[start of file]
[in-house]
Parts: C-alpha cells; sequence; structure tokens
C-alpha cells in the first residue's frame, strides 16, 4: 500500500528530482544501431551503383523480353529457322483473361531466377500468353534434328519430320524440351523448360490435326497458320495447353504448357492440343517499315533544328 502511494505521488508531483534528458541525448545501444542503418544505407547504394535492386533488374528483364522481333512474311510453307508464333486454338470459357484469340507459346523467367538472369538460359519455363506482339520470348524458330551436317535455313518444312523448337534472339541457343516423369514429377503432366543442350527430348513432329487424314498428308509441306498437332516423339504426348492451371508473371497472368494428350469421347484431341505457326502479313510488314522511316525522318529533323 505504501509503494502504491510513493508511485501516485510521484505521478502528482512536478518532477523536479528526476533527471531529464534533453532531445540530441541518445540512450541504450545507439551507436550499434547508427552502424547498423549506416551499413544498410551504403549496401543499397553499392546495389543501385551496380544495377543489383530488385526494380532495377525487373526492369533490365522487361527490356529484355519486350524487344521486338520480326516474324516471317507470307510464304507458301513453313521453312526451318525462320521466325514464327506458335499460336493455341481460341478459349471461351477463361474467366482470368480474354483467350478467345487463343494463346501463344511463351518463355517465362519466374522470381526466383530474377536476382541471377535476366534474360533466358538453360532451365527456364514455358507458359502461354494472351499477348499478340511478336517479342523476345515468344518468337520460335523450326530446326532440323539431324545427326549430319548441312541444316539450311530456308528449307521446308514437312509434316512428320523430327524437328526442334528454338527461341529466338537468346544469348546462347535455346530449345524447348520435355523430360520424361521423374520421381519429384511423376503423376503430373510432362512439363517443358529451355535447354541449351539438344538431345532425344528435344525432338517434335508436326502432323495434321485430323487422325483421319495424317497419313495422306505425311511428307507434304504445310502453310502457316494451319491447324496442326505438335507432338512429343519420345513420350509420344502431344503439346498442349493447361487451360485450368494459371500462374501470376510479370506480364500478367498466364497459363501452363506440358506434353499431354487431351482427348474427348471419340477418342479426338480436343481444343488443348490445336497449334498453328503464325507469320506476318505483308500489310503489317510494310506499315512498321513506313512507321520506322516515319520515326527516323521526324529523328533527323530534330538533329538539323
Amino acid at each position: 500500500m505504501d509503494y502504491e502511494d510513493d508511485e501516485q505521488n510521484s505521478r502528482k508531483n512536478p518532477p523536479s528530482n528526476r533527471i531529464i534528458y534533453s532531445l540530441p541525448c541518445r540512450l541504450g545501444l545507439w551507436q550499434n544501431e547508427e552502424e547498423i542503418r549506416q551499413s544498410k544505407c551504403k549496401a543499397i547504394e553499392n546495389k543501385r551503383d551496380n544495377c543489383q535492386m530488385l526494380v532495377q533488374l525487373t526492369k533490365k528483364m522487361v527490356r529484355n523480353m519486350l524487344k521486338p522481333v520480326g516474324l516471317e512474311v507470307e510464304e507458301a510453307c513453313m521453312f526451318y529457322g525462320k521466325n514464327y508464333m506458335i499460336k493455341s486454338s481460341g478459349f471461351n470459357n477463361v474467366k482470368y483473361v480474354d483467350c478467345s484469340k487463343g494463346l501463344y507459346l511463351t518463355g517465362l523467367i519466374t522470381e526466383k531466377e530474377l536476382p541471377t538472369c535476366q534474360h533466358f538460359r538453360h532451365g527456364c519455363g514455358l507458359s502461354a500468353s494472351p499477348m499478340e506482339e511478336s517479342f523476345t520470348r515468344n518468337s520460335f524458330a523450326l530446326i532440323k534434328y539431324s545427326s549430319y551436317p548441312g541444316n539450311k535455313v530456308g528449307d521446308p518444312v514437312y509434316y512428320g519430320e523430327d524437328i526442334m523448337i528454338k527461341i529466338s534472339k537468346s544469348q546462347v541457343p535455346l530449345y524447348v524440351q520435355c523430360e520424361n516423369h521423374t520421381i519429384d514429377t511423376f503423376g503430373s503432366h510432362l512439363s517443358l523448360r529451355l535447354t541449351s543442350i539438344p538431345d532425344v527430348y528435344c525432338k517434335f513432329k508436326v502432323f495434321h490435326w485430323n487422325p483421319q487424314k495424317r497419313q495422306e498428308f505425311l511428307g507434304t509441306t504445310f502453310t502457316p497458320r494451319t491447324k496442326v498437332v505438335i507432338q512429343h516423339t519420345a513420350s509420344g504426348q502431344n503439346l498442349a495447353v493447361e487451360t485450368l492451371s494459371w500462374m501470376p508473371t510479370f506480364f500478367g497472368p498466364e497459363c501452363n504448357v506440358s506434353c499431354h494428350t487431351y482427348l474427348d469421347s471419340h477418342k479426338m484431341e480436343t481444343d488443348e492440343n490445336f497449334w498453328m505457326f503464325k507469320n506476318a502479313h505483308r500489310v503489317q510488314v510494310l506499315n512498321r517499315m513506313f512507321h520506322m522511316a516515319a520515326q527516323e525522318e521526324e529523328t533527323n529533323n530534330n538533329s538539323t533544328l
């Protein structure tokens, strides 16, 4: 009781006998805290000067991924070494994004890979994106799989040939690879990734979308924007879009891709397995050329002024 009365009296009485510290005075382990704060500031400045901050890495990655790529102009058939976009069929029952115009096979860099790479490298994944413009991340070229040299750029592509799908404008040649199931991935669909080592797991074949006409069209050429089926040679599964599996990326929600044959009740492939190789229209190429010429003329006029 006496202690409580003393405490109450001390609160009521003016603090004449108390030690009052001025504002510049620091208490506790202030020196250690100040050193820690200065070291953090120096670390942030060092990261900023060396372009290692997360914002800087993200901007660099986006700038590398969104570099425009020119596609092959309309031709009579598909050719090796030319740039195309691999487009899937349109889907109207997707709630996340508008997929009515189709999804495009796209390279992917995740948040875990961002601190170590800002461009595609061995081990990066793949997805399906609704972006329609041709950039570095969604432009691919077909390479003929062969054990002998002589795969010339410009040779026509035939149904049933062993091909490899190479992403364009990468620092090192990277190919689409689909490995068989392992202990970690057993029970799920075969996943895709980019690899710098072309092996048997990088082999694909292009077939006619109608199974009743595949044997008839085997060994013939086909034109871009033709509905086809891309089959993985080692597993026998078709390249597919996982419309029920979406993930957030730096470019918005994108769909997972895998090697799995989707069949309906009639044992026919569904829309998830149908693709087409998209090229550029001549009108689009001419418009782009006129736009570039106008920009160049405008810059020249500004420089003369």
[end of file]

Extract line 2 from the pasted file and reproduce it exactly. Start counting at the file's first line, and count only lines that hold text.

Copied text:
Parts: C-alpha cells; sequence; structure tokens